IUB hosts webinar on National Budget and Education Sector
BI report || BusinessInsider
IUB hosted a webinar titled “Post Budget (FY 2021-22) Discussion: Education Sector in Focus” on Wednesday. Photo : Courtesy
The Department of Social Sciences and Humanities (DSSH) at Independent University Bangladesh (IUB) hosted a webinar titled “Post Budget (FY 2021-22) Discussion: Education Sector in Focus” on Wednesday.
Rasheda K Choudhury, executive director of CAMPE and former advisor of the Caretaker Government of Bangladesh attended the event as chief guest, reads a press release.
Sharmeen Ahmed, acting head of the Department of Social Science and Humanities of IUB delivered the inaugural speech and moderated the programme.
The release said that the presentation highlighted the consequences of the pandemic, the Bangladesh government's responses to the crisis, the education sector in ADP allocation, poverty and education, etc.
Rasheda K Choudhury stated that the policymakers failed to understand the dire impact on the education sector as it is not immediately apparent as for other sectors like healthcare.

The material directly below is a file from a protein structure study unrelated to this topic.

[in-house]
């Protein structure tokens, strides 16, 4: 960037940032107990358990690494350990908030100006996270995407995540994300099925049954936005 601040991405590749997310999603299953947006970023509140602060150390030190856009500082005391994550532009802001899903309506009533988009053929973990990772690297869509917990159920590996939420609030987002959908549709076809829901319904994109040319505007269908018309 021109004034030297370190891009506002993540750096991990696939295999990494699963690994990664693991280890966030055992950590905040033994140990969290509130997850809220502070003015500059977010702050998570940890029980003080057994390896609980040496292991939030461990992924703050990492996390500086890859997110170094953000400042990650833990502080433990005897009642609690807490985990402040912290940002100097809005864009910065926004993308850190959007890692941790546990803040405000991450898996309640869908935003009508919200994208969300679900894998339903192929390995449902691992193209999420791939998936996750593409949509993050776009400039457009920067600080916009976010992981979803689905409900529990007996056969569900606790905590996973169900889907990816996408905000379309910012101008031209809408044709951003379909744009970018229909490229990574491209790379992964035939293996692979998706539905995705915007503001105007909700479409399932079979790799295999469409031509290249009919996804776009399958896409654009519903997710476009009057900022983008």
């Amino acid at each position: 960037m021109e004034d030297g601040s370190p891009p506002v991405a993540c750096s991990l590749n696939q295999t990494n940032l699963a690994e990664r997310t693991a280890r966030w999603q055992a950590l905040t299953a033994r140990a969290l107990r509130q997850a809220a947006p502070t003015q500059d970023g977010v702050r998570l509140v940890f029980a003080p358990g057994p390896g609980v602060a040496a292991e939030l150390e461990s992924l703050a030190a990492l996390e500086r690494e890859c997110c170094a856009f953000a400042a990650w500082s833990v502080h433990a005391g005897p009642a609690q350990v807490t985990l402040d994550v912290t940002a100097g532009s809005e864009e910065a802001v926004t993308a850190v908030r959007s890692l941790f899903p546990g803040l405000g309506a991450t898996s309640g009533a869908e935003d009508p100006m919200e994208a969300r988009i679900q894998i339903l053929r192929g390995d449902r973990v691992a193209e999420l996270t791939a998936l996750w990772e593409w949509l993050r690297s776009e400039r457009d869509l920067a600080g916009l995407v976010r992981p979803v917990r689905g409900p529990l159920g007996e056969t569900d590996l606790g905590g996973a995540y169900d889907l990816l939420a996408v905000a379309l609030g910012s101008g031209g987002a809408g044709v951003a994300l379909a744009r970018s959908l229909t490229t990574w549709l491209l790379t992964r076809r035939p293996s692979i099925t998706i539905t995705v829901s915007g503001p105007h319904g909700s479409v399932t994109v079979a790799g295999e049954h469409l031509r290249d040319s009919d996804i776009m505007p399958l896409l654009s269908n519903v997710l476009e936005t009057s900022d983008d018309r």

In this regard, she suggested the universities come up with evidence-based research to show the impact in monetary term.
Besides, Prof Niaz Ahmed Khan called attention to the need for proper policies and budget allocation to address the issue of inequality in the education sector.
Summing up the discussion, Prof Taiabur Rahman reemphasized the need for an immediate rescue project for the education sector and also accented various exemplary measures taken by private universities including scholarship, reduction of tuition fees, support for online classes etc.
Moreover, Prof Yusuf emphasised the importance of monitoring the implementation process and urged for separating the budget for education from the budget for technology in order to get a clear picture of the allocation.
All the discussants unanimously agreed that the proposed tax on private universities and English medium schools must be withdrawn otherwise, ultimately, it will create an extra burden on students, which in turn will lead to an increased number of dropouts and that could well be the last nail in the coffin of the already struggling institutes.